F1 has released the financial figures for Q3 of the current 2023 season in comparison to the last same period in 2022.
Well into the 2023 season, Liberty Media has released the financial details of the current F1 season for Q3 which saw eight rounds in all when compared to the seven held in the same period in 2022. Looking at the numbers, the total revenue of F1 stood at $887 millions in 2023 when compared to $715 millions in 2022 for the same period.
The increase in the ‘primary’ revenue was primarily due to growth across race promotion and sponsorship and importantly for one extra race held in the same period. There was rise in income from media rights too plus subscription revenue for F1 TV.
The primary revenue – race promotion revenue, media rights fees and sponsorship fees – in 2023 was up to $790 millions from 2022’s $624 millions. The other revenue also increased to $97 millions in 2023 from $91 millions in 2022.
The same period saw F1 pay the teams $432 millions in 2023 as opposed to $370 millions paid in 2022. The operating income had an increase to $132 millions in 2023 from $82 millions in 2022. The total income of F1 after adjusted OIBDA had slight increase from $170 millions in 2022 from $215 millions in 2023.
There was $8 million of costs associated with the planning of the Las Vegas GP later in the year. “Formula 1 continues to experience sell-out crowds, record race attendance and strong growth across our social and digital platforms, outpacing that of other major sports leagues,” said Stefano Domenicali.
“This growth is attracting commercial partners, including our recent agreement with American Express that marks the first new sports vertical they have sponsored in over a decade. We are making material progress on our sustainability initiatives, including reducing F1’s corporate emissions and amplifying F1 Academy by fully integrating the series into the 2024 F1 calendar with participation from all ten F1 teams.”
Here’s full explanation from Liberty Media:
“There were eight races held in the third quarter of 2023, compared to seven races held in the third quarter of 2022. There are 22 events scheduled for the 2023 race calendar. Primary F1 revenue increased in the third quarter with growth across race promotion, media rights and sponsorship partly driven by one more race held in the current period, which resulted in a greater proportion of season-based revenue recognized. Race promotion revenue also increased due to higher fees generated from the different mix of events held, with two additional races outside of Europe, and other contractual increases in fees.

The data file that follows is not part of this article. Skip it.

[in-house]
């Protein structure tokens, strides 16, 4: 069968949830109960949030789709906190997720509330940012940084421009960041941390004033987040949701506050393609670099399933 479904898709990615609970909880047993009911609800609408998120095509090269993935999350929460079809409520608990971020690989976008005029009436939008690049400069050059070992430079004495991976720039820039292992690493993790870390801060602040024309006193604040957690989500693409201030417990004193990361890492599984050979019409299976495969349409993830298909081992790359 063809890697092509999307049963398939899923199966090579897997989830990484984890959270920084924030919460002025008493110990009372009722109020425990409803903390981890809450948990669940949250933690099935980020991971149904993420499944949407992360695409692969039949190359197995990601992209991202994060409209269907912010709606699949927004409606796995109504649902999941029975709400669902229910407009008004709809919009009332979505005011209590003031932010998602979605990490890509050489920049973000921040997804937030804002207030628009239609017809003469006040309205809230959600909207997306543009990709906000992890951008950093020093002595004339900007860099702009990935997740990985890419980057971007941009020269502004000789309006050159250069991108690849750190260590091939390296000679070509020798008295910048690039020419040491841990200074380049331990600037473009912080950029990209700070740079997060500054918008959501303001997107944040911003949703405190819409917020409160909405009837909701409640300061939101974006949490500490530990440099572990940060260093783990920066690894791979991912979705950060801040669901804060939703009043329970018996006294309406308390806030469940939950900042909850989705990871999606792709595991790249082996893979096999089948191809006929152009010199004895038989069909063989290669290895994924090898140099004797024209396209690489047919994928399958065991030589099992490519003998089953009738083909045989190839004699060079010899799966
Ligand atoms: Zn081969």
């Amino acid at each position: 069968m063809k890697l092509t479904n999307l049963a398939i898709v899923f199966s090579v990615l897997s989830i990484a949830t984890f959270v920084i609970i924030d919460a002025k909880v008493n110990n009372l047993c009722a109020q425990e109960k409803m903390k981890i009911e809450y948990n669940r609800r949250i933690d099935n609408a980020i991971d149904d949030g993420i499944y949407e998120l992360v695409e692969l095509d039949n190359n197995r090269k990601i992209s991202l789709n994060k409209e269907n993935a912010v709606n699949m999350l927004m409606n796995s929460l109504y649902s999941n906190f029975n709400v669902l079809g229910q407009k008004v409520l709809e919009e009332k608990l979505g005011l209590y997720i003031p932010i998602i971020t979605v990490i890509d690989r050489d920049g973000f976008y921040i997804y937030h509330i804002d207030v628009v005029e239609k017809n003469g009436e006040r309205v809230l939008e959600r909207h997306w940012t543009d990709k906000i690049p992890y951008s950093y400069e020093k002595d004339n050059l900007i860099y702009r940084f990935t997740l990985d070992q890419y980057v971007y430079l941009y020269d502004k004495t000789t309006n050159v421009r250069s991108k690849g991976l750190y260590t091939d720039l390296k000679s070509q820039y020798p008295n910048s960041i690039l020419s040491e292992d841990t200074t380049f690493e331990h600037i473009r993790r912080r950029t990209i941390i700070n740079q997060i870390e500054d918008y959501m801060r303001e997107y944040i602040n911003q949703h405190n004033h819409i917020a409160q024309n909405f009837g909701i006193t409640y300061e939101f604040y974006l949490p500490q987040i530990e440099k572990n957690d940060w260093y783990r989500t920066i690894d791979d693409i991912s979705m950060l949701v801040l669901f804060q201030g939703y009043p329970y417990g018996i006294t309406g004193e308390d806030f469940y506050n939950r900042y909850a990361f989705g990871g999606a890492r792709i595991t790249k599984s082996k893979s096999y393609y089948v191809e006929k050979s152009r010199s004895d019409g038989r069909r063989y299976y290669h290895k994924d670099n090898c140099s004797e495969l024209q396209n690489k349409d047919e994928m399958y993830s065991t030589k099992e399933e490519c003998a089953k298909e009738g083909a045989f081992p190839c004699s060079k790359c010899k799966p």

“Media rights revenue benefited from increased fees under new and renewed contractual agreements and continued growth in F1 TV subscription revenue. Sponsorship revenue also increased due to recognition of revenue from new sponsors and growth in revenue from existing sponsors. Other F1 revenue increased in the third quarter primarily due to higher freight income driven by two additional races held outside of Europe and higher hospitality revenue generated from the Paddock Club, partially offset by lower licensing income.
“Operating income and adjusted OIBDA increased in the third quarter. Team payments were higher compared to the prior year due to the pro rata recognition of payments across the race season with one more race held, as well as an expectation of increased team payments for the full year. Other cost of F1 revenue is largely variable in nature and is mostly derived from servicing both Primary and Other F1 revenue opportunities. These costs increased due to higher hospitality costs driven by cost inflation and the mix of events held in the current period, as well as increased freight costs due to two additional races outside of Europe.
“Other cost of F1 revenue in the third quarter was also impacted by increased technical, travel and other event-related costs due to one additional race, as well as increased commissions and partner servicing costs associated with higher Primary F1 revenue streams, certain early stage costs of promoting the Las Vegas Grand Prix and costs incurred for the new F1 Academy series. Selling, general and administrative expense increased primarily due to higher personnel, property, IT and marketing costs, some of which is attributable to the Las Vegas Grand Prix, partially offset by lower legal costs and foreign exchange favorability.
“There were $8 million of costs associated with the planning of the Las Vegas Grand Prix included in selling, general and administrative expense in the third quarter of 2023. The businesses and assets attributed to Formula One Group consist primarily of Liberty Media’s subsidiary F1 and other minority investments.”
Here’s the finances in Q2
Here’s F1 drivers on sprints
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